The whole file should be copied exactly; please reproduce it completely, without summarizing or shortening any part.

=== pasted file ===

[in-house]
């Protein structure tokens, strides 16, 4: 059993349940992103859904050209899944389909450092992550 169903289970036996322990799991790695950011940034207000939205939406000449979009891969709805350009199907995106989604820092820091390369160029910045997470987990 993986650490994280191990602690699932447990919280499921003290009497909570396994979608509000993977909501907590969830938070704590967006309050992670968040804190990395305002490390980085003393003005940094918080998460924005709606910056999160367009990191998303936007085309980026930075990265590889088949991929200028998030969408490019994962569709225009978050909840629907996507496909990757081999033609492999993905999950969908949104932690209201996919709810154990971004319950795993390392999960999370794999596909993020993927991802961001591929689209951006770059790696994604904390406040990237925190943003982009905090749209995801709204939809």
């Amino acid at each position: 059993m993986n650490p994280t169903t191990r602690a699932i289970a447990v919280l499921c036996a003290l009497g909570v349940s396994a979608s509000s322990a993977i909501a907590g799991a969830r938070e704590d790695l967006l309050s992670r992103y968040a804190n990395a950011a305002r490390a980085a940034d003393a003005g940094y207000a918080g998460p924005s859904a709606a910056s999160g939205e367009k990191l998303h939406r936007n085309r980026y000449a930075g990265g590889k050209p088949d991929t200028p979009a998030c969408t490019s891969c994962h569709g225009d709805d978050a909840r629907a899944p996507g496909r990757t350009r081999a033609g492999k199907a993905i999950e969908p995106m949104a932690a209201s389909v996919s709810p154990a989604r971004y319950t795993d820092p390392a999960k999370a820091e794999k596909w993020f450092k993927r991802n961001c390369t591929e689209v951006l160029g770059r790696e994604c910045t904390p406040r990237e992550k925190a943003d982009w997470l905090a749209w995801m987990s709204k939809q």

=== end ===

[in-house]
């Protein structure tokens, strides 16, 4: 059993349940992103859904050209899944389909450092992550 169903289970036996322990799991790695950011940034207000939205939406000449979009891969709805350009199907995106989604820092820091390369160029910045997470987990 993986650490994280191990602690699932447990919280499921003290009497909570396994979608509000993977909501907590969830938070704590967006309050992670968040804190990395305002490390980085003393003005940094918080998460924005709606910056999160367009990191998303936007085309980026930075990265590889088949991929200028998030969408490019994962569709225009978050909840629907996507496909990757081999033609492999993905999950969908949104932690209201996919709810154990971004319950795993390392999960999370794999596909993020993927991802961001591929689209951006770059790696994604904390406040990237925190943003982009905090749209995801709204939809």
């Amino acid at each position: 059993m993986n650490p994280t169903t191990r602690a699932i289970a447990v919280l499921c036996a003290l009497g909570v349940s396994a979608s509000s322990a993977i909501a907590g799991a969830r938070e704590d790695l967006l309050s992670r992103y968040a804190n990395a950011a305002r490390a980085a940034d003393a003005g940094y207000a918080g998460p924005s859904a709606a910056s999160g939205e367009k990191l998303h939406r936007n085309r980026y000449a930075g990265g590889k050209p088949d991929t200028p979009a998030c969408t490019s891969c994962h569709g225009d709805d978050a909840r629907a899944p996507g496909r990757t350009r081999a033609g492999k199907a993905i999950e969908p995106m949104a932690a209201s389909v996919s709810p154990a989604r971004y319950t795993d820092p390392a999960k999370a820091e794999k596909w993020f450092k993927r991802n961001c390369t591929e689209v951006l160029g770059r790696e994604c910045t904390p406040r990237e992550k925190a943003d982009w997470l905090a749209w995801m987990s709204k939809q």